) - Consumers may not be in the mood to shop for fashion-specific items these days. However, their desire for things like accessories and handbags is still benefiting

Michael Kors


, leaving its largest competitor,



, in the dust.

As customers continue to flock to Michael Kors, its largest competitor, Coach, is feeling the pain.

The New York-based company is in the middle of a strategy transition to sell more than handbags and purses by expanding its shoes, watches and men's categories, for instance. However, customers, particularly in the U.S., have yet to be receptive.


said last month that its first-quarter profit slipped 1.3% to $218 million, or 77 cents a share, compared with $221 million, or 77 cents a share, in the year-earlier quarter. Wall Street was expecting the company to earn 76 cents. Net sales also fell to $1.15 billion in the September-ending quarter, below analysts' expectations of $1.19 billion.

"The consumer has stepped away from Coach in favor of Michael Kors,

Fifth & Pacific's


Kate Spade, Tory Burch, etc.," retail consultant Jan Rogers Kniffen told


last month, following Coach's earnings.

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Michael Kors said Tuesday that second-quarter net income rose 49% to $145.8 million, or 71 cents a share, beating the average analyst estimate by 3 cents.

Total revenue at the Hong Kong-based lifestyle retailer also jumped 39% to $740.3 million over the year-earlier quarter. Analysts, according to

Thomson Reuters

, expected the company to report revenue of $726 million.

Retail net sales increased 47% to $355.6 million driven by a combination of strong same store sales as well as new stores opened. Michael Kors said comparable store sales rose 23% compared to the year-earlier period. The company also opened 83 new stores last quarter. In addition, wholesale net sales jumped 30% $351.9 million and licensing revenue increased 66% to $32.9 million.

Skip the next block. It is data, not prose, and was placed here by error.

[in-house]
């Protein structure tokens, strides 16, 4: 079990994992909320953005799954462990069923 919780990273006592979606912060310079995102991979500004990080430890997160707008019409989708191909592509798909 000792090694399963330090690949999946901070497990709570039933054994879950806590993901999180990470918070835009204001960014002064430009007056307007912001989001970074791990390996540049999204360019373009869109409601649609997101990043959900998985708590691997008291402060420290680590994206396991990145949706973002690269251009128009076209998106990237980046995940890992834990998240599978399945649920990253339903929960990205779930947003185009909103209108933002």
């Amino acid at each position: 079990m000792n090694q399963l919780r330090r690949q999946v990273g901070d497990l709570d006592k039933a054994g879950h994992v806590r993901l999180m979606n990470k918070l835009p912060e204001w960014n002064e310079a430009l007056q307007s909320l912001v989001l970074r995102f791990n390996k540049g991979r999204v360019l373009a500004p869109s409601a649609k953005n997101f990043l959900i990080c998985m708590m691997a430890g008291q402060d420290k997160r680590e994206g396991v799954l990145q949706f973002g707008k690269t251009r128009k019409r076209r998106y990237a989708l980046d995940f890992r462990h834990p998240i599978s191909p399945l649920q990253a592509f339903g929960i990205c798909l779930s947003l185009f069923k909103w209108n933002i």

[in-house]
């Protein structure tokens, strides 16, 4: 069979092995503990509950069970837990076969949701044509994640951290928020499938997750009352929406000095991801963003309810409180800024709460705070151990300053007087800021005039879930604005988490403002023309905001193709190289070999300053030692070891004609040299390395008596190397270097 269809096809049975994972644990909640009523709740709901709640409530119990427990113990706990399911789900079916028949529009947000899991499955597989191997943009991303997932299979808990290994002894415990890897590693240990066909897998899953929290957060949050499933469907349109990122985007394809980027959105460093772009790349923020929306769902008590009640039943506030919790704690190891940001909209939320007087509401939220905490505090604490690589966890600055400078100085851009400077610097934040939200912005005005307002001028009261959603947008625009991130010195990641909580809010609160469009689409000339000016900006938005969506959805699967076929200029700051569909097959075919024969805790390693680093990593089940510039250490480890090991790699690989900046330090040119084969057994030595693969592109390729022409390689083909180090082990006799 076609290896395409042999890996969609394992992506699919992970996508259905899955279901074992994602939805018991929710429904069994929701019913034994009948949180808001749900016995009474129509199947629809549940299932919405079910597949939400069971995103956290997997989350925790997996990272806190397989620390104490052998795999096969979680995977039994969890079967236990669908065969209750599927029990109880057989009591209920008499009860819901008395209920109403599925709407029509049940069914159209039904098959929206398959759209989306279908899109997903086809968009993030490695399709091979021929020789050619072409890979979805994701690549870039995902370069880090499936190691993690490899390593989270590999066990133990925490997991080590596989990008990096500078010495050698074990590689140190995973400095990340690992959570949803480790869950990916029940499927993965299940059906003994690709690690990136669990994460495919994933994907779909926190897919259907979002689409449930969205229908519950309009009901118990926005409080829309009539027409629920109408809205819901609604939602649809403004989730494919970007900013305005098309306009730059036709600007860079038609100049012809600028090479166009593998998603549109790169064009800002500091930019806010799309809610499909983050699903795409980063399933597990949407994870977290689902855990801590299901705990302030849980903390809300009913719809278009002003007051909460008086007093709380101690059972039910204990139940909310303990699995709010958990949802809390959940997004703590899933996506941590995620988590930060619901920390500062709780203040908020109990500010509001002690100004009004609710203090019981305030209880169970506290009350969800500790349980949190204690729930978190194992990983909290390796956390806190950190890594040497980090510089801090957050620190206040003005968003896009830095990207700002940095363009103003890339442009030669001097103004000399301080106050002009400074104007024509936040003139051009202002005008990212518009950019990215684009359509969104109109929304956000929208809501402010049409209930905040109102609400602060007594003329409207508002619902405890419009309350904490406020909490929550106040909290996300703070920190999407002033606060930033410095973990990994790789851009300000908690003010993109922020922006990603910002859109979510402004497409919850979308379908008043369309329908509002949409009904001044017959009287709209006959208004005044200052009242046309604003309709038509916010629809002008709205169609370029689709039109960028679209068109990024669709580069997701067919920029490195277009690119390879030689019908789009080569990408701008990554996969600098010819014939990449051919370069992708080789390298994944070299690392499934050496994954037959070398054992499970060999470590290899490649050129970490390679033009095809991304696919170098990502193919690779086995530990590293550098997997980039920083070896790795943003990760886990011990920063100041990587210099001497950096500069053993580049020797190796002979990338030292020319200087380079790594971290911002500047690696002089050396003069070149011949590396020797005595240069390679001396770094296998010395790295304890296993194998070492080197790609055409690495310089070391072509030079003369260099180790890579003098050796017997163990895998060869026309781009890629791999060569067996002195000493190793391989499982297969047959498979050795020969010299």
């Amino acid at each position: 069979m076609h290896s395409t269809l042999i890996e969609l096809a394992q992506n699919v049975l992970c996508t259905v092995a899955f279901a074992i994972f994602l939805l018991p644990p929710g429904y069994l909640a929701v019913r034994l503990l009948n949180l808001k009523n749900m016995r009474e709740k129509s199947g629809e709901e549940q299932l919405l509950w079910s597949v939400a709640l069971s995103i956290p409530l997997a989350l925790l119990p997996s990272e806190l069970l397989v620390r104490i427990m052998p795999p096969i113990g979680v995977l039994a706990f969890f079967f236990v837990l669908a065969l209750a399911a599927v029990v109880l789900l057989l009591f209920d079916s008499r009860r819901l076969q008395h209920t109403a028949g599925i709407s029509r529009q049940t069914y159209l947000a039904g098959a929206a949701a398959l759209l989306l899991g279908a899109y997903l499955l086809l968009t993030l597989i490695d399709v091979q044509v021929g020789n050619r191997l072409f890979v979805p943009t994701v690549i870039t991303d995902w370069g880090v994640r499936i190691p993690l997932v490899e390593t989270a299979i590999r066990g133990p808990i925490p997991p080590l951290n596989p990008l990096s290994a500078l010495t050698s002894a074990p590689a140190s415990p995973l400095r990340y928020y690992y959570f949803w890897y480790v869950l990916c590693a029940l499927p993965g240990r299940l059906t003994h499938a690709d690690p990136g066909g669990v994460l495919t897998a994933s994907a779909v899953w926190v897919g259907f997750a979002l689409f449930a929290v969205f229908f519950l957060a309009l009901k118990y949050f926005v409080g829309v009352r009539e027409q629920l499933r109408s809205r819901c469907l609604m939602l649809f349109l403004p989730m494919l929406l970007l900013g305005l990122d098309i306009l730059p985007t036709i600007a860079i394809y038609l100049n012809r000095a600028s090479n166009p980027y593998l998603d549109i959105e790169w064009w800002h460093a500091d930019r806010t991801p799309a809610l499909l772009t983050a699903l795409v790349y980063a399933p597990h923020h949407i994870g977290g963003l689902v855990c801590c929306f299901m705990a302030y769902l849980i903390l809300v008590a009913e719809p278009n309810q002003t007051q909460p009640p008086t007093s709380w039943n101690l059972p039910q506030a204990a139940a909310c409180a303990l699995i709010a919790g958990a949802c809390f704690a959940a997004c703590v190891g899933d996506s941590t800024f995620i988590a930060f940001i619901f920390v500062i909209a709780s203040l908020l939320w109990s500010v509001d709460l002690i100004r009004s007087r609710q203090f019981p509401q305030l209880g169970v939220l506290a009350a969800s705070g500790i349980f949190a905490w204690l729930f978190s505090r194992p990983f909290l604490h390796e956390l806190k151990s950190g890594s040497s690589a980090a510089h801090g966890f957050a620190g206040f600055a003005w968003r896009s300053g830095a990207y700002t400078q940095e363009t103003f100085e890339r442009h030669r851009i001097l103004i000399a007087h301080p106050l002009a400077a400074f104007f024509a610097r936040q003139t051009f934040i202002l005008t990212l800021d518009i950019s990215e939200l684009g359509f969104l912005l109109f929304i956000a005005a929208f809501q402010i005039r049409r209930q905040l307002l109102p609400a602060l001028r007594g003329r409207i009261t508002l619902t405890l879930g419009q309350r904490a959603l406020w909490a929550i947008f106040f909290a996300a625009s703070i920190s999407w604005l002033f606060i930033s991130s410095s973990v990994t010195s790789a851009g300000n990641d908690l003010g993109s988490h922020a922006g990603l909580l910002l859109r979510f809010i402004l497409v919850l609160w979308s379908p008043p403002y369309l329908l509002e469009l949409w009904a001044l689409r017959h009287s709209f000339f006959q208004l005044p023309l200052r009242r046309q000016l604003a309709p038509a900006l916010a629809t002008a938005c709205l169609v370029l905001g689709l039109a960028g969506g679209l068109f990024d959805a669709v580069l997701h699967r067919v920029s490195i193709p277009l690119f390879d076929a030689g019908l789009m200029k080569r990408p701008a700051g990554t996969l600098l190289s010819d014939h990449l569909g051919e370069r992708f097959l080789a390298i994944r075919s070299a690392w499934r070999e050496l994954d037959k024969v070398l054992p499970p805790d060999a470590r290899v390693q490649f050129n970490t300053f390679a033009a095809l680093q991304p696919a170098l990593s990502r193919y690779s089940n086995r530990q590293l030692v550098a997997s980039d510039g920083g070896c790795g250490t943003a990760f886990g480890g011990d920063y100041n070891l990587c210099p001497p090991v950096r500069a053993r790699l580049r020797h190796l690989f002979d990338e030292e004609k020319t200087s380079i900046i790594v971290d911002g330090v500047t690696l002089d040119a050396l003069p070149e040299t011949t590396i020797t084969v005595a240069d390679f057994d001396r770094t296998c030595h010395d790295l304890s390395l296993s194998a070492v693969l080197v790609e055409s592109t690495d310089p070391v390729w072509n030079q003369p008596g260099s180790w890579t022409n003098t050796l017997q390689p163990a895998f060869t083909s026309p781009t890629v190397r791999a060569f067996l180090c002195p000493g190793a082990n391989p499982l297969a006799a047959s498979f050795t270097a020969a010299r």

"Our strong financial results in the second quarter underscore Michael Kors' expanding brand awareness and global presence," Chairman and CEO John D. Idol said in the earnings statement. "Comparable stores sales increased 23%, representing our 30th consecutive quarter of growth. The outstanding revenue performance was driven by strong acceptance of the fashion luxury products created by Michael Kors and our design teams, as well as the exceptional jet-set in-store experience that we offer to customers in our retail stores and in-store shops. Overall, we continue to see great demand for Michael Kors as a global luxury lifestyle brand. "

The strong comps should drive Michael Kors' stock upward today given that it "indicates

the accessory sector growth remains exceptional," Citigroup analyst Oliver Chen wrote in a note on Tuesday.

Michael Kors shares were rising 3.3% to $77.23 before the markets opened on Tuesday.

At quarter's end, Michael Kors had 477 stores worldwide, split between 352 company operated retail stores, including concessions, and 125 additional retail stores operated through licensing partners.

Michael Kors' gross profit as a percentage of total revenue rose to 60.8% compared to 59.3% last quarter.

Sales in North America specifically rose 31% and comparable store sales increased 21%, driven by strength across accessories and watch offerings as well as "strong consumer response to our jet-set in-store experience," Idol said.

In Europe, sales more than doubled in the second quarter, as brand awareness continued to drive comparable store sales growth of 45%, Idol said.

For the third quarter of fiscal 2014, the company expects total revenue to be in the range of $845 million to $855 million and earnings between 83 cents and 85 cents a share. Wall Street is looking for revenue of $841 million on earnings of 85 cents a share, according to

Thomson Reuters


For fiscal 2014, Michael Kors now expects total revenue to be in the range of $2.9 billion to $3 billion and earnings in the range of $2.77 a share to $2.81 a share. Consensus estimates call for full-year revenue of $2.9 billion on earnings of $2.77 a share.

--Written by Laurie Kulikowski in New York.

Disclosure: TheStreet's editorial policy prohibits staff editors, reporters and analysts from holding positions in any individual stocks.